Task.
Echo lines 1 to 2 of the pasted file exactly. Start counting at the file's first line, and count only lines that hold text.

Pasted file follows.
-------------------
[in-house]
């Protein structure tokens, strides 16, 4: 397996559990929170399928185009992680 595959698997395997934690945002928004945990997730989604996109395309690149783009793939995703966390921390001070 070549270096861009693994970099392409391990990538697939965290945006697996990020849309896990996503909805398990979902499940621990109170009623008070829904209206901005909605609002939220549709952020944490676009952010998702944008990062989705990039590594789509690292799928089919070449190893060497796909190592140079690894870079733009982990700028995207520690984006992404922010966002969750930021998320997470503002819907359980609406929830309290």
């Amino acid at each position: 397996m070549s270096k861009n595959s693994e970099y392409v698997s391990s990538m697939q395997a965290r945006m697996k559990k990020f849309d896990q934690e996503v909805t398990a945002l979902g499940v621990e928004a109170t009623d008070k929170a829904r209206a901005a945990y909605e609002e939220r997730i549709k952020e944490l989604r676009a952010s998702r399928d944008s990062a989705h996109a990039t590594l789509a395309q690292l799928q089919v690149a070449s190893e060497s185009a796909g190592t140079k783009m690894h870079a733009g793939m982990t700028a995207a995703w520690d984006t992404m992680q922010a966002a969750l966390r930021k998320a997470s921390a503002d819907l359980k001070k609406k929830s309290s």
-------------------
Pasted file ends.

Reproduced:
[in-house]
């Protein structure tokens, strides 16, 4: 397996559990929170399928185009992680 595959698997395997934690945002928004945990997730989604996109395309690149783009793939995703966390921390001070 070549270096861009693994970099392409391990990538697939965290945006697996990020849309896990996503909805398990979902499940621990109170009623008070829904209206901005909605609002939220549709952020944490676009952010998702944008990062989705990039590594789509690292799928089919070449190893060497796909190592140079690894870079733009982990700028995207520690984006992404922010966002969750930021998320997470503002819907359980609406929830309290």